Despite all this, and despite longstanding and well-known problems with the poor quality of NCOs and lack of initiative on the part of junior officers, the Russian army might have been expected to do better. This was because of the colossal Russian superiority in the two weapons of the classical “Blitzkrieg,” as practiced by Germany in 1939-42, the Soviet Union in 1942-45, and Israel in most of its wars: armor and airpower. The failure of these two arms is perhaps the most striking lesson of the war in Ukraine so far, and indicates that Ukrainian hopes that Western tanks and warplanes will allow them to break through may also be misplaced. Their failure has also led to immense casualties among Russia’s best infantry units.
William E. Butterworth III, the best-selling author, has died. He was 89, and had fought a years-long battle with cancer.
While his body of work includes more than 250 books published under more than a dozen pseudonyms, he is best known as W.E.B. Griffin, the #1 best-selling author of nearly 60 epic novels in seven series, all of which have made The New York Times, The Wall Street Journal, Publishers Weekly, and other best-seller lists. More than fifty million of the books are in print in more than ten languages, including Hebrew, Chinese, Japanese, and Hungarian.
Mr. Butterworthâ€™s first novel, Comfort Me with Love, was published in 1959. The delivery-and-acceptance check from the publisher paid the hospital bill for the birth of his first son, who two decades ago began editing the Griffin best-sellers and then became co-author of them.
Mr. Butterworth grew up in the suburbs of New York City and Philadelphia. He enlisted in the United States Army in 1946. After basic training, he received counterintelligence training at Fort Holabird, Maryland. He was assigned to the Army of Occupation in Germany, and ultimately to the staff of then-Major General I.D. White, commander of the U.S. Constabulary.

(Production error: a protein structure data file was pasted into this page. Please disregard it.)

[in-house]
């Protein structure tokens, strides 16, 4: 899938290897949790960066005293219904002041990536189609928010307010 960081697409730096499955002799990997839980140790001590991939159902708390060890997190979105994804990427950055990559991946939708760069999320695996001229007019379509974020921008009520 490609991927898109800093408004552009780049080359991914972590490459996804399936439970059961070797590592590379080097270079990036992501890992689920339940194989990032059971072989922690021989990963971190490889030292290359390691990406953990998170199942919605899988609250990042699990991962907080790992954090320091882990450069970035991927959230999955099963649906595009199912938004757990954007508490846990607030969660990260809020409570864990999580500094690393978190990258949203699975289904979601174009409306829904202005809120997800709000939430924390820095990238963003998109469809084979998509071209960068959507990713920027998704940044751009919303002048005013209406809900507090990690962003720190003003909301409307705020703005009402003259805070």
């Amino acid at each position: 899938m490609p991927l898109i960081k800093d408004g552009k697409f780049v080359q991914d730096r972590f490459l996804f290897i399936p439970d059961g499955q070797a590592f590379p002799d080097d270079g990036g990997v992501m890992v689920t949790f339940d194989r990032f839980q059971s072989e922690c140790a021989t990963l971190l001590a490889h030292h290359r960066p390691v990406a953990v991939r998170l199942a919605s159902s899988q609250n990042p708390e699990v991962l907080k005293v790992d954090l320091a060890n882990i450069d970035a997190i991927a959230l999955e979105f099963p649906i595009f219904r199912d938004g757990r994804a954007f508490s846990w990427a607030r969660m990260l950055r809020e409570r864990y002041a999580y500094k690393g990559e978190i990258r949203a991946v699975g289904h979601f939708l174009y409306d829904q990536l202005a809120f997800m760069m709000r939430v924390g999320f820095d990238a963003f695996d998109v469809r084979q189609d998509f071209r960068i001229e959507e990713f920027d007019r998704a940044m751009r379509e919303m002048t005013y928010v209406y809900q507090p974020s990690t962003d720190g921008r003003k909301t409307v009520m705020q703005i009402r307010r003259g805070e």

In 1951, Mr. Butterworth was recalled to active duty for the Korean War, interrupting his education at Phillips University, Marburg an der Lahn, Germany. In Korea he earned the Combat Infantry Badge as a combat correspondent and later served as acting X Corps (Group) information officer under Lieutenant General White.
On his release from active duty in 1953, Mr. Butterworth was appointed Chief of the Publications Division of the U.S. Army Signal Aviation Test & Support Activity at Fort Rucker, Alabama.
Mr. Butterworth is a member of the Special Operations Association, the Veterans of Foreign Wars, the American Legion, the Army Aviation Association, the Armor Association, and the Office of Strategic Services (OSS) Society.
He was the 1991 recipient of the Brigadier General Robert L. Dening Memorial Distinguished Service Award of the U.S. Marine Corps Combat Correspondents Association, and the August 1999 recipient of the Veterans of Foreign Wars News Media Award, presented at the 100th National Convention in Kansas City.
He has been vested into the Order of St. George of the U.S. Armor Association, and the Order of St. Andrew of the U.S. Army Aviation Association, and been awarded Honorary Doctoral degrees by Norwich University, the nationâ€™s first and oldest private military college, and by Troy State University (Ala.). He was the graduation dinner speaker for the class of 1988 at the U.S. Military Academy at West Point.
He has been awarded honorary membership in the Special Forces Association, the Marine Corps Combat Correspondents Association, the Marine Raiders Association, and the U.S. Army Otter & Caribou Association. In January 2003, he was made a life member of the Police Chiefs Association of Southeastern Pennsylvania, Southern New Jersey, and the State of Delaware.